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2020 Through My Eyes

Posted on 6/3/2020 8:48:36 AM

Piece written by rising senior Early Childhood Education and Special Education major Brianna Blair (above on far right with family)

Hi everyone! Today I had the opportunity to speak online to some professors, peers, fellow student-athletes, as well as athletic staff, on a couple of different online forums. I typed up my words to share with those who would like to listen.

As a biracial individual who grew up in a predominantly white area, it would be wrong not to address the social justice issues that have been crippling our nation within the past week. While it may seem as though these injustices have come to the forefront recently, it is important to remember that these are the same injustices that our nation was built on.

When asked if I have encountered racism, my knee-jerk reaction is to say, “No.” When I answer, “No,” this means that I have never been harassed, beaten up, or targeted in a traumatic fashion due to my race. Then I think about the micro-aggressions that have been embedded throughout my entire life. “Well, you don’t act black.” “You’re the whitest black girl I know.” “Well, you don’t count.” All of these phrases discredit a part of who I am, whether they are intended to, or not. As if my feelings are any less valid because “I’m only partially black.”

To quote my older sister, “White privilege does not mean that your life hasn’t been, or never will be difficult. It means that the color of your skin is not one of the things that make it harder. It means you will never have to feel fearful walking down the street, buying groceries, holding a cell phone, going for a run, or resting in the comfort of your own home.” Those are my older sister’s words, and I could not have said it any better myself.

To all of the white people or non-black people of color asking what they can do to help: use your voice. To all of those who have seemingly ignored or turned a blind eye to the systemic racism that continues to destroy our country; your silence is deafening. White privilege is not knowing that you’re hurting others, and not listening when they tell you. If you have chosen to sit back and watch idly as African-Americans continue to battle for basic human rights; rights that you would never have to imagine fighting for, then you are part of the problem. To quote Elie Wiesel, “What hurts the victim most is not the cruelty of the oppressor, but the silence of the bystander.”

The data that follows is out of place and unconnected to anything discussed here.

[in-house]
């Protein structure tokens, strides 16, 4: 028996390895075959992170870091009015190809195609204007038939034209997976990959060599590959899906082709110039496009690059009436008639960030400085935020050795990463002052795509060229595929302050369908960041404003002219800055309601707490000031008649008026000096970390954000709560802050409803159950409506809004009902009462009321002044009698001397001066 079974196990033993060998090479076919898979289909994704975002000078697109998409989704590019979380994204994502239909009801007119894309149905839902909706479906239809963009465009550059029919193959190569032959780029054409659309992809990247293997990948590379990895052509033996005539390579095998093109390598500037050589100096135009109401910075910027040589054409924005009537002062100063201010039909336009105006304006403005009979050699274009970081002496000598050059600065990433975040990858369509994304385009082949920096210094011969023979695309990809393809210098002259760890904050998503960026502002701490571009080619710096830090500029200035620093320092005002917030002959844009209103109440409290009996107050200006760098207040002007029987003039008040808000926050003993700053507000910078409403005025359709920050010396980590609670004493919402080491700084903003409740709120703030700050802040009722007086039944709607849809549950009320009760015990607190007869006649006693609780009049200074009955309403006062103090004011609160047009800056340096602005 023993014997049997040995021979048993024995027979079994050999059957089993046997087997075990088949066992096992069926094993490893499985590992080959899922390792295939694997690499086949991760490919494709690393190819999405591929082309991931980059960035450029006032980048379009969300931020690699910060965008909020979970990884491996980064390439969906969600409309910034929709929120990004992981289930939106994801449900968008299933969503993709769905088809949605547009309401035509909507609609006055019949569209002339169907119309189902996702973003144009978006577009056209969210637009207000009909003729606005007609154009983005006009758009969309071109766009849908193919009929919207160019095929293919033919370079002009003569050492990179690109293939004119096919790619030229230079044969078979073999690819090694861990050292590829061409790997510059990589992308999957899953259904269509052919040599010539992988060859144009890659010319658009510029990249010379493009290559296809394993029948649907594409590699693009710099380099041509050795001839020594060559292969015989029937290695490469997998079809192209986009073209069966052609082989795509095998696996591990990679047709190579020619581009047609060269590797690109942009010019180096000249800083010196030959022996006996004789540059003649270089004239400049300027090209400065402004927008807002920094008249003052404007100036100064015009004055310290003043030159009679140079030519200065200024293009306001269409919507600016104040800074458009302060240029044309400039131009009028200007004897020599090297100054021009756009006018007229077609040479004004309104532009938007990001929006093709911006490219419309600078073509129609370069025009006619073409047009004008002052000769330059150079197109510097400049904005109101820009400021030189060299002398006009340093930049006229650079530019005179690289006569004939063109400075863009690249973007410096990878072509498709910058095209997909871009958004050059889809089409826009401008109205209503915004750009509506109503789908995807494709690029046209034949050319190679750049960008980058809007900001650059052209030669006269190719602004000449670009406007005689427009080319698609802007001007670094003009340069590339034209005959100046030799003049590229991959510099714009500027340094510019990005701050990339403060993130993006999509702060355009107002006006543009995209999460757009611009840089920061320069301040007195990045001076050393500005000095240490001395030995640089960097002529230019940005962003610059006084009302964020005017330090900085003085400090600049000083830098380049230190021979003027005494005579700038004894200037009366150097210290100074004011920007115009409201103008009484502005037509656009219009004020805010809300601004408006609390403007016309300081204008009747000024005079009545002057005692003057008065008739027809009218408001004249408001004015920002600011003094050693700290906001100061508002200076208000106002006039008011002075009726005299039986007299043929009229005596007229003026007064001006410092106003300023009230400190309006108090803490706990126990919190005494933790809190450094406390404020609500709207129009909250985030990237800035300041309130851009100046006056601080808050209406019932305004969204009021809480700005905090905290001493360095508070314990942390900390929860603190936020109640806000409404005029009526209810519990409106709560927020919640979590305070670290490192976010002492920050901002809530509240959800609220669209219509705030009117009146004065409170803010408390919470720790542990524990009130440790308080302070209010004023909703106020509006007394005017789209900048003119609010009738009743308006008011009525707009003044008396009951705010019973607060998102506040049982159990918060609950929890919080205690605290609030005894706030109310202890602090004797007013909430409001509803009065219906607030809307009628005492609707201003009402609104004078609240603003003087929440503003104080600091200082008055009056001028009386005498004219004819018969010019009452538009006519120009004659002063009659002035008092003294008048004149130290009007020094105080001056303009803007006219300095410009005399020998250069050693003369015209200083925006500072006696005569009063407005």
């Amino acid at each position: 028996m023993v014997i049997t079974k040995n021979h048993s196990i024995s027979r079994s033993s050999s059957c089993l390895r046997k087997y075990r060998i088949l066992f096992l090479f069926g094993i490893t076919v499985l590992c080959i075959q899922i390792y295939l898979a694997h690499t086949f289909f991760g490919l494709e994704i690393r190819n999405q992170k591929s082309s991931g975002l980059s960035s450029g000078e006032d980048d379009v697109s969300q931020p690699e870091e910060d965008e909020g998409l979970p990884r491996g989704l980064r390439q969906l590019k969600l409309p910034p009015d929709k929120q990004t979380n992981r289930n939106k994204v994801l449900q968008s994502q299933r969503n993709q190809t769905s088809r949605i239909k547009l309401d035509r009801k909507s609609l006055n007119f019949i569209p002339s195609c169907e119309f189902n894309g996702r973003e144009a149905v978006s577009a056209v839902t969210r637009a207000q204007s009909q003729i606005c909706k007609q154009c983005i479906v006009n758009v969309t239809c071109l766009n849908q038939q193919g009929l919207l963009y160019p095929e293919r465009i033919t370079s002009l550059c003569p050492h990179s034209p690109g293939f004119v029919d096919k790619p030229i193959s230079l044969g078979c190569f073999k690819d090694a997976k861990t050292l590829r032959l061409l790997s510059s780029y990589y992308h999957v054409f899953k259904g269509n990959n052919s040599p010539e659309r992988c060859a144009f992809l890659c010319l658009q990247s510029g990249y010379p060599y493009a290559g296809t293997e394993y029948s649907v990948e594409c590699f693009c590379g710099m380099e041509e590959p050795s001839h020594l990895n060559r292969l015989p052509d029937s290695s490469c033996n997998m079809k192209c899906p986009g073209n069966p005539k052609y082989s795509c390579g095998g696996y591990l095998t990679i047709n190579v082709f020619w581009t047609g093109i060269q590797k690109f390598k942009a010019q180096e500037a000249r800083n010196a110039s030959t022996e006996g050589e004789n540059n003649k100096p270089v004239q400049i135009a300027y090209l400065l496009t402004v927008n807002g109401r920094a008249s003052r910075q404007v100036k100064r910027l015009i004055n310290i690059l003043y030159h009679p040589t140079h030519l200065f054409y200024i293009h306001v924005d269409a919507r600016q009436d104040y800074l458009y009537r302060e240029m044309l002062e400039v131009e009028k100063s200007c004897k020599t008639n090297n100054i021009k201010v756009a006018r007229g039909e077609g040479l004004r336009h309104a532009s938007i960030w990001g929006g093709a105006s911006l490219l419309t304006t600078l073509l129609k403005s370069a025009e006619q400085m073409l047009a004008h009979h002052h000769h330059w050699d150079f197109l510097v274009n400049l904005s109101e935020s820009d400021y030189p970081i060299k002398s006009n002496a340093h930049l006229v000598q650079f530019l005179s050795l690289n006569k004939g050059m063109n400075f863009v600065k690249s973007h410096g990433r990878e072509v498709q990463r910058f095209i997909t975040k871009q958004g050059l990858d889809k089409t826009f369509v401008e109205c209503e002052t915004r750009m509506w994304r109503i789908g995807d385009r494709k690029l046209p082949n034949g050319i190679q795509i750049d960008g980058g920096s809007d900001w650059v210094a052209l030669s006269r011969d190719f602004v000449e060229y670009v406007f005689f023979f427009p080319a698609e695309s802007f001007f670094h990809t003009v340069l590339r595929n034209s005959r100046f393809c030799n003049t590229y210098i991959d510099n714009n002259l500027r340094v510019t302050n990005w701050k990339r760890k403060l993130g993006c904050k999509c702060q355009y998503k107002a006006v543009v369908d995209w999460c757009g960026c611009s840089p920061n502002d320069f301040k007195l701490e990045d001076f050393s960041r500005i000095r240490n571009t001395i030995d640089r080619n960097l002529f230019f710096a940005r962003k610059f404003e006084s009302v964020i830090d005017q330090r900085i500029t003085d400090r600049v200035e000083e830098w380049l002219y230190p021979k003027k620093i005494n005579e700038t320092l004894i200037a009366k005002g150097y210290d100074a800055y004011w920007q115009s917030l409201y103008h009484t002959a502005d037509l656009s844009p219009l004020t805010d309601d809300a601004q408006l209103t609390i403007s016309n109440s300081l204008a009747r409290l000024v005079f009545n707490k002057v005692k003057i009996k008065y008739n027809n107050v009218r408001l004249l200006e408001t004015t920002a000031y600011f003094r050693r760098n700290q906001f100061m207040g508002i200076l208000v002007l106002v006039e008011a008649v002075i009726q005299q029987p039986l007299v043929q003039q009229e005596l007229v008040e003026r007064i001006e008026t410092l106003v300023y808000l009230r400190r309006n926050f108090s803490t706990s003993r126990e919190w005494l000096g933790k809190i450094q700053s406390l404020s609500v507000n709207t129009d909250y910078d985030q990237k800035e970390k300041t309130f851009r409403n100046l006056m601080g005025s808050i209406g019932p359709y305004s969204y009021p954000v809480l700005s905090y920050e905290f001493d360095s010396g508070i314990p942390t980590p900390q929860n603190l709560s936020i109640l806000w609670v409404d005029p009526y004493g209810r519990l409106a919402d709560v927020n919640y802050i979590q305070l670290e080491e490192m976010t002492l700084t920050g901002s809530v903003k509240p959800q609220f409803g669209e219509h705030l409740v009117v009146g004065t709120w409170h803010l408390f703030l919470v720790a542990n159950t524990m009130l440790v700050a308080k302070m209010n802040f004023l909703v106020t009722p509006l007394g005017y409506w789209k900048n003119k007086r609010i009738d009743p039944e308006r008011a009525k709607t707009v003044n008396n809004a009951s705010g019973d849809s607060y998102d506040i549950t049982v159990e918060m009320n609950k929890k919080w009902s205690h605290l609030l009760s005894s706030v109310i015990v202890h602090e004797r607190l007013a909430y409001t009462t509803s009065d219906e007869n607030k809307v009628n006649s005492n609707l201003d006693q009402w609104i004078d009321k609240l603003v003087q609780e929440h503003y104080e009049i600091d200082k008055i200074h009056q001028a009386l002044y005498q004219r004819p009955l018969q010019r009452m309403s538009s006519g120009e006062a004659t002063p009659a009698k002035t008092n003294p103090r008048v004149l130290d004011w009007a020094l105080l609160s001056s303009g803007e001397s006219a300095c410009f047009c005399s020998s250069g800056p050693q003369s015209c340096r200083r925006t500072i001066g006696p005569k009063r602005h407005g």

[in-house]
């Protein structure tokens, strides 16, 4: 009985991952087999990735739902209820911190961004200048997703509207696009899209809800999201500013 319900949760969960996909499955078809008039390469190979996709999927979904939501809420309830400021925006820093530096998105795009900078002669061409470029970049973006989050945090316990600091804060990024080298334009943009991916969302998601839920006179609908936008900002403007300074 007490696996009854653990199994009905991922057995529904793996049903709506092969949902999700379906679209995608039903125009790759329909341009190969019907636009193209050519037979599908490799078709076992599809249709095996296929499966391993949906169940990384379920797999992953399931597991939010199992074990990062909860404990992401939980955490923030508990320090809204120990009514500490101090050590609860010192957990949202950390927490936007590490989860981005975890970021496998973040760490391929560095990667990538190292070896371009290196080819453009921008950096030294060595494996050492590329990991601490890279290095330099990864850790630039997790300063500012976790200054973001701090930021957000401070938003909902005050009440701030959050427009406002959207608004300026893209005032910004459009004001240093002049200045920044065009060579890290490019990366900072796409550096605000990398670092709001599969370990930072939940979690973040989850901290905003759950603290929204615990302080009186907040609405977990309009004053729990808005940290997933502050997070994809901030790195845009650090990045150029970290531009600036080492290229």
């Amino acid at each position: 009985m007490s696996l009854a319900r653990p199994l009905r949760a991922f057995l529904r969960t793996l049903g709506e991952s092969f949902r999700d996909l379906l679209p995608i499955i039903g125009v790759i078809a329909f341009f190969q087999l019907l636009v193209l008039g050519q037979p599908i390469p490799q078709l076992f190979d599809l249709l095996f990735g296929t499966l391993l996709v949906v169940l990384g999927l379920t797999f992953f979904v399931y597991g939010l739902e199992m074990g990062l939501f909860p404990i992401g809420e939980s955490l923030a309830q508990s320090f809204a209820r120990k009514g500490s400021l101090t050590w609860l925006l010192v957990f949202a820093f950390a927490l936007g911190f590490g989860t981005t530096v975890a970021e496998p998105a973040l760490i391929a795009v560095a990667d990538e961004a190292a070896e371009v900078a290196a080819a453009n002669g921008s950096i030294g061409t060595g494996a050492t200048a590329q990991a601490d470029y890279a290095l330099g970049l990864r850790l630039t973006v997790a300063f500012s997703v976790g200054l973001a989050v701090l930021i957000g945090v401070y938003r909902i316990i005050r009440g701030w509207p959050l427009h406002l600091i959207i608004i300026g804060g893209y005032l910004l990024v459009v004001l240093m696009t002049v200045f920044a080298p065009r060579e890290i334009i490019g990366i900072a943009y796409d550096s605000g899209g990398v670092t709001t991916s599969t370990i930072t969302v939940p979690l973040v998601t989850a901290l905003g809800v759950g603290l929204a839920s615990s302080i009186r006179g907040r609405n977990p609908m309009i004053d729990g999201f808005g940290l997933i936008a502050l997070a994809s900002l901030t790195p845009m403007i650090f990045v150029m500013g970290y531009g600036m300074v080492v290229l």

As a final thought, I would like to remind all of you that I attend a Catholic University, where many are passionate about their religion. Christianity and racism do not mix. You cannot say that you love God, yet ignore when his children are being brutally killed. You cannot say that you love God, yet sit back silently as your brothers and sisters are fighting for their basic freedoms. You cannot say that you love God, yet hate people because of the color of their skin.

I am going to post some resources below for those who wish to seek further information or donate to make a change. Thank you to everyone who listened and thanks to Father Carl and Cabrini’s Athletic Department for allowing me to share my thoughts with my peers. Hopefully, we can all continue to educate ourselves and educate each other.

Relevant books:

  • The Autobiography of Malcolm X As Told To Alex Haley
  • The New Jim Crow by Michelle Alexander
  • The Souls of Black People by W. E. B. DuBois
  • Black Liberation by Keeanga-Yamahtta Taylor
  • Understanding Mass Incarceration by James William Kilgore
  • White Rage by Carol Anderson
  • Black Feminist Thought by Patricia Hill Collins
  • Just Mercy by Bryan Stevenson
  • The Bluest Eye by Toni Morrison

Relevant Films:

Currently on Netflix

  • 13th
  • American Son
  • Dear White People
  • See you Yesterday
  • When They See Us

Currently on Hulu

  • If Beale Street Could Talk
  • The Hate U Give

Ways to donate:

Message originally shared at Virtual Peace Pole Gathering on June 2, 2020.